Soldier, 28, to QUIT after army use his picture for 'snowflake' recruitment poster

Guardsman Stephen McWhirter, 28, first learned his face was on the bonkers poster after his friends bombarded him with mocking messages last week.

The soldier – who has protected the Queen at Buckingham Palace – hit out at the poster on Facebook along with other troops upset with the £1.5m campaign.

One pal wrote: "Imagine the army taking a photo of you and writing “snow flake” in massive bold letters above your head. I’d be signed straight off."

Guardsman McWhirter responded: "Don't f****** worry, mate, I am."

He later said he would formally resign at soon as possible.

Another soldier wrote: "Chances are he was told to sign a form allowing them to use his image.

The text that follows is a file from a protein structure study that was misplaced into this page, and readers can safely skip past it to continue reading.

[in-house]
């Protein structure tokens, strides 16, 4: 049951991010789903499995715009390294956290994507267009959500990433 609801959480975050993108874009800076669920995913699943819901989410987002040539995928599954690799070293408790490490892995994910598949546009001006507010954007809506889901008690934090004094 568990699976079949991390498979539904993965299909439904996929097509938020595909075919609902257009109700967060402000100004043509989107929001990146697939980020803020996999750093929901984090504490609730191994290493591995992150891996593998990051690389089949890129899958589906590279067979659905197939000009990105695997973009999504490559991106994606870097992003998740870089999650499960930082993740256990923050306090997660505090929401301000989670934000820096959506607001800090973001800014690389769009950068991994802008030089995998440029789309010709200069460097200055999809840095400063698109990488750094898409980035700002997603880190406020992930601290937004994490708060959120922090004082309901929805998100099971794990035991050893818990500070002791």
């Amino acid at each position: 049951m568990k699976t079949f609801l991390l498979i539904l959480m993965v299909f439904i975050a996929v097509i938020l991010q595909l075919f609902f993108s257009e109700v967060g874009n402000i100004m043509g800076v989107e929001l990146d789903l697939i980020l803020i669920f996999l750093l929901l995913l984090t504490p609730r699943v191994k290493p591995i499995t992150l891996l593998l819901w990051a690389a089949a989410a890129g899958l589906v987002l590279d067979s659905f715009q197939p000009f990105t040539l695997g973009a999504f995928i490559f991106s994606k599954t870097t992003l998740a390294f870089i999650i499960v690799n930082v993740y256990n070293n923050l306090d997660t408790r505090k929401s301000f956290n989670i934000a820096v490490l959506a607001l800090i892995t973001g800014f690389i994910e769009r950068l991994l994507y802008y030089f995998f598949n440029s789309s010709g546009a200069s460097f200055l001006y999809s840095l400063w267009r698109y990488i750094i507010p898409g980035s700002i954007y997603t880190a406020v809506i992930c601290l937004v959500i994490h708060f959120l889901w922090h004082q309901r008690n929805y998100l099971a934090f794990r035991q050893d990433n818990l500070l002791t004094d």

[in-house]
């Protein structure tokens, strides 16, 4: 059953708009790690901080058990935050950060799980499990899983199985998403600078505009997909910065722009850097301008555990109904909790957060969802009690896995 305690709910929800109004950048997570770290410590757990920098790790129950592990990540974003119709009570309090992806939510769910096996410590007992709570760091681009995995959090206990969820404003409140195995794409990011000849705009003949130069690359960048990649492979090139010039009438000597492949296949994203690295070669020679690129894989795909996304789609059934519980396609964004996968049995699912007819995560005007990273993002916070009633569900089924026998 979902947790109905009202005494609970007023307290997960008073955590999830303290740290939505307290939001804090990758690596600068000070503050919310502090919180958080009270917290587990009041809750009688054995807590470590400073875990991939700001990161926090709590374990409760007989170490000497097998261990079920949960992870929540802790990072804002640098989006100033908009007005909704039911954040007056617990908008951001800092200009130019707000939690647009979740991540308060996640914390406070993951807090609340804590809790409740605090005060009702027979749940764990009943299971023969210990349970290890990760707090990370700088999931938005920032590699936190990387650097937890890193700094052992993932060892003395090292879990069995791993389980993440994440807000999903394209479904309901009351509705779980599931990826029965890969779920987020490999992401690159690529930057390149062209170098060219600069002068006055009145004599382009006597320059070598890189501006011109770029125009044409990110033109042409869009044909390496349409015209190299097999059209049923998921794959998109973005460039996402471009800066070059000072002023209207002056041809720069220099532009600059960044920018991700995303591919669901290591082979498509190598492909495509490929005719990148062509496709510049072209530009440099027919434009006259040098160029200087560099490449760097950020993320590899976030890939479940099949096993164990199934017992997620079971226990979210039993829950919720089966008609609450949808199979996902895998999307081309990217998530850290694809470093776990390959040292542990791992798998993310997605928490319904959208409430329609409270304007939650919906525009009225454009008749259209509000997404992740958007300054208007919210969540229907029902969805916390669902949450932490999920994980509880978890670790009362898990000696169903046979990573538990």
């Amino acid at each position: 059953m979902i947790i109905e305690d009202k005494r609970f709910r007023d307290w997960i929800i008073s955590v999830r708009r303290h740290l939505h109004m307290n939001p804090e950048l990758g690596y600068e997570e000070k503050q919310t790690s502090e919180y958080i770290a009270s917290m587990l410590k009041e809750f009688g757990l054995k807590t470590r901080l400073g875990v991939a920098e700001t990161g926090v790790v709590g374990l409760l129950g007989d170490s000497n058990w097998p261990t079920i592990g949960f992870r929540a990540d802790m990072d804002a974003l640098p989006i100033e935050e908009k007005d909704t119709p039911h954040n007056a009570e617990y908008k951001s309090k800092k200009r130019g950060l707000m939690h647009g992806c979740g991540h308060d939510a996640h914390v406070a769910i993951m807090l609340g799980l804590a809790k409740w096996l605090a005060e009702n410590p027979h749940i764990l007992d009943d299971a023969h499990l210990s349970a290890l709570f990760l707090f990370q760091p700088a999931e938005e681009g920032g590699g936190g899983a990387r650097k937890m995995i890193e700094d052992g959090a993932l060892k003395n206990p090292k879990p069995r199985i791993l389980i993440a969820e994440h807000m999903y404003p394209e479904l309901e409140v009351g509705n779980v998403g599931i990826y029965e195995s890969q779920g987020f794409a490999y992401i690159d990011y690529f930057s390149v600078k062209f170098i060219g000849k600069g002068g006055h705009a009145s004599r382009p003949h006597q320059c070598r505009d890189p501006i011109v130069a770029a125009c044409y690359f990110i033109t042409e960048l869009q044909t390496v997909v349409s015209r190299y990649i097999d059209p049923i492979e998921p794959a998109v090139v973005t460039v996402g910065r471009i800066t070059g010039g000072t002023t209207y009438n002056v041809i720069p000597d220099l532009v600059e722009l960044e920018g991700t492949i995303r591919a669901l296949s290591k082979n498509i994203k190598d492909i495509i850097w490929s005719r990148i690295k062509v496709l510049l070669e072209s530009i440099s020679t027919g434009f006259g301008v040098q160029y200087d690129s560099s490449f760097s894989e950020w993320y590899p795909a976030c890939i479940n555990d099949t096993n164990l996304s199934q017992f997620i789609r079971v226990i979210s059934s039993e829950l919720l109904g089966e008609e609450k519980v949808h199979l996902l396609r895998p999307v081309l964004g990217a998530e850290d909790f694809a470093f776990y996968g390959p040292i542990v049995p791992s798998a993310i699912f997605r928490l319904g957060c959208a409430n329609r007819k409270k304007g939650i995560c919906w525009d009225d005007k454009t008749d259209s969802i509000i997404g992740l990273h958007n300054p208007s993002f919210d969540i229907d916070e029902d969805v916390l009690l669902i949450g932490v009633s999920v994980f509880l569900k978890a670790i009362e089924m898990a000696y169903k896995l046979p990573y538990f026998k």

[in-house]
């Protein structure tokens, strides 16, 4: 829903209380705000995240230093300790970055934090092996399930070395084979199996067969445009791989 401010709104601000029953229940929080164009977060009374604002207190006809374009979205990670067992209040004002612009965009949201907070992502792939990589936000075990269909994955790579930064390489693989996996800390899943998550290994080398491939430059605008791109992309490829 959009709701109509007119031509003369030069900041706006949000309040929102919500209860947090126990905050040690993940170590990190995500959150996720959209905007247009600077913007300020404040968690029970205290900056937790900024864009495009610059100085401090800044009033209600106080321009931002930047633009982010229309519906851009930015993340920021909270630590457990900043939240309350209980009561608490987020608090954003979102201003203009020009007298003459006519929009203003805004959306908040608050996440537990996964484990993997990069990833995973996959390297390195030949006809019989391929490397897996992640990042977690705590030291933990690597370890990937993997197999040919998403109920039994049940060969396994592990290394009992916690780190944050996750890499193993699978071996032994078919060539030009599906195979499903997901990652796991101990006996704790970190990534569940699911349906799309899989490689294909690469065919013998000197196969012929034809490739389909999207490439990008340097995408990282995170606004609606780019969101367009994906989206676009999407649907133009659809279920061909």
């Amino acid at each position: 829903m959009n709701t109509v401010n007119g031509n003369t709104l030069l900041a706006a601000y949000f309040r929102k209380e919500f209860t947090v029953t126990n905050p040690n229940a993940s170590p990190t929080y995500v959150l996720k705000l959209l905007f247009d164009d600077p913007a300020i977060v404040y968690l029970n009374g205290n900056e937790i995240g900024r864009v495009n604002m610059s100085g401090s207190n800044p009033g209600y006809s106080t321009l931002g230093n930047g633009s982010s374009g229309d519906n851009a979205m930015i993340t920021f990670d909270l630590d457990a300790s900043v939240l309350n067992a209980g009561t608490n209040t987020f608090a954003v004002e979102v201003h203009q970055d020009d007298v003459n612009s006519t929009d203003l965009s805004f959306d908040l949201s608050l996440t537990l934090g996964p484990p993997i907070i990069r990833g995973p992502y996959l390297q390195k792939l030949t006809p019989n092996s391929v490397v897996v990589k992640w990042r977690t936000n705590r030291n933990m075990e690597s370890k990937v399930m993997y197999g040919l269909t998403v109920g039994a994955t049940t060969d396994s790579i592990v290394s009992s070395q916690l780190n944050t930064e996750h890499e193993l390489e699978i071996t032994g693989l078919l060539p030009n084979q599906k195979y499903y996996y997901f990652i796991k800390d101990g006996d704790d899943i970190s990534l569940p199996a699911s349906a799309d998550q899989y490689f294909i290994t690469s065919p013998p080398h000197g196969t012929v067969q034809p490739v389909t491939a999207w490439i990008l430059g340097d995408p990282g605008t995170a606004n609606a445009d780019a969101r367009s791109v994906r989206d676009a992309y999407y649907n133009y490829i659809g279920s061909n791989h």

"That being said, he still has grounds for complaint as they have ended his career by corporate bullying and harassment. Potentially even affecting his future employment."

McWhirter replied: "correct."

Army chiefs say 16 to 24-year-old millennials have characteristics and skills useful on the battlefield and claim the snowflake generation's enthusiasm for selfies could be an asset.

The ads insist those who excel at Call of Duty and are "compassionate" Snowflakes could be perfect for national service.

It has put out a call for "phone zombies", "binge gamers" and "selfie addicts" on posters channelling the famous First World War ad featuring Lord Kitchener.

Colonel Ben Wilde, assistant head of Army recruiting, said: "They have a level of technical know-how my generation generally doesn’t possess."

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